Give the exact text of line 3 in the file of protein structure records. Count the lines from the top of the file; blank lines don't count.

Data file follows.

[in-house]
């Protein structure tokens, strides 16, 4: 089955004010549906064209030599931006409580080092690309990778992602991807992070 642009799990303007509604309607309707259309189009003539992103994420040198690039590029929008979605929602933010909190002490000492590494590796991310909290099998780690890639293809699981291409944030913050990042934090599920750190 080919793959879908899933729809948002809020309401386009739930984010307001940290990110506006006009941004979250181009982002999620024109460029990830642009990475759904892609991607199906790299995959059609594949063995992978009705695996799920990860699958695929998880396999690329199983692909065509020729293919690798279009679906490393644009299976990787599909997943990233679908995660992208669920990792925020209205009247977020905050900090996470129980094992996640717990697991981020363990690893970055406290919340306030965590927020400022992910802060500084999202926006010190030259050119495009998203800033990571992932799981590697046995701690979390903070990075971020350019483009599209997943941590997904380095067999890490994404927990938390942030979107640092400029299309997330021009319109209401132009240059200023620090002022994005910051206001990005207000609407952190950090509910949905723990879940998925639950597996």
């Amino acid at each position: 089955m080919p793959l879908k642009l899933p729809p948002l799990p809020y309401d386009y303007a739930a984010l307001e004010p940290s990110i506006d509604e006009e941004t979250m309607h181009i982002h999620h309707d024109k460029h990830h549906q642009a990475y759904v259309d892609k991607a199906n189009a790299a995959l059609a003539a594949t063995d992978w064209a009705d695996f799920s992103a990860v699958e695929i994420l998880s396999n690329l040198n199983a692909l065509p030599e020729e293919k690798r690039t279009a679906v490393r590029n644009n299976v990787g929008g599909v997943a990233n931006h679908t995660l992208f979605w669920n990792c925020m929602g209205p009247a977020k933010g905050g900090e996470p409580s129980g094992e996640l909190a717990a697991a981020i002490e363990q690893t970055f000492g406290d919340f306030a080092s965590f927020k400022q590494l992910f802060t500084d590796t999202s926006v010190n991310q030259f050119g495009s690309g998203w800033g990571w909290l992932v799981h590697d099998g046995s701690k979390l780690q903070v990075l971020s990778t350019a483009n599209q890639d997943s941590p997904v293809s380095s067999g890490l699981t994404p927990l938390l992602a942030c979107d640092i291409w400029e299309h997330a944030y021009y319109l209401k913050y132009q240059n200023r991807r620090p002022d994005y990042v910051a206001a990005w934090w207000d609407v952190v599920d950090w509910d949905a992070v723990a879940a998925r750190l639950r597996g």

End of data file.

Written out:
């Amino acid at each position: 089955m080919p793959l879908k642009l899933p729809p948002l799990p809020y309401d386009y303007a739930a984010l307001e004010p940290s990110i506006d509604e006009e941004t979250m309607h181009i982002h999620h309707d024109k460029h990830h549906q642009a990475y759904v259309d892609k991607a199906n189009a790299a995959l059609a003539a594949t063995d992978w064209a009705d695996f799920s992103a990860v699958e695929i994420l998880s396999n690329l040198n199983a692909l065509p030599e020729e293919k690798r690039t279009a679906v490393r590029n644009n299976v990787g929008g599909v997943a990233n931006h679908t995660l992208f979605w669920n990792c925020m929602g209205p009247a977020k933010g905050g900090e996470p409580s129980g094992e996640l909190a717990a697991a981020i002490e363990q690893t970055f000492g406290d919340f306030a080092s965590f927020k400022q590494l992910f802060t500084d590796t999202s926006v010190n991310q030259f050119g495009s690309g998203w800033g990571w909290l992932v799981h590697d099998g046995s701690k979390l780690q903070v990075l971020s990778t350019a483009n599209q890639d997943s941590p997904v293809s380095s067999g890490l699981t994404p927990l938390l992602a942030c979107d640092i291409w400029e299309h997330a944030y021009y319109l209401k913050y132009q240059n200023r991807r620090p002022d994005y990042v910051a206001a990005w934090w207000d609407v952190v599920d950090w509910d949905a992070v723990a879940a998925r750190l639950r597996g």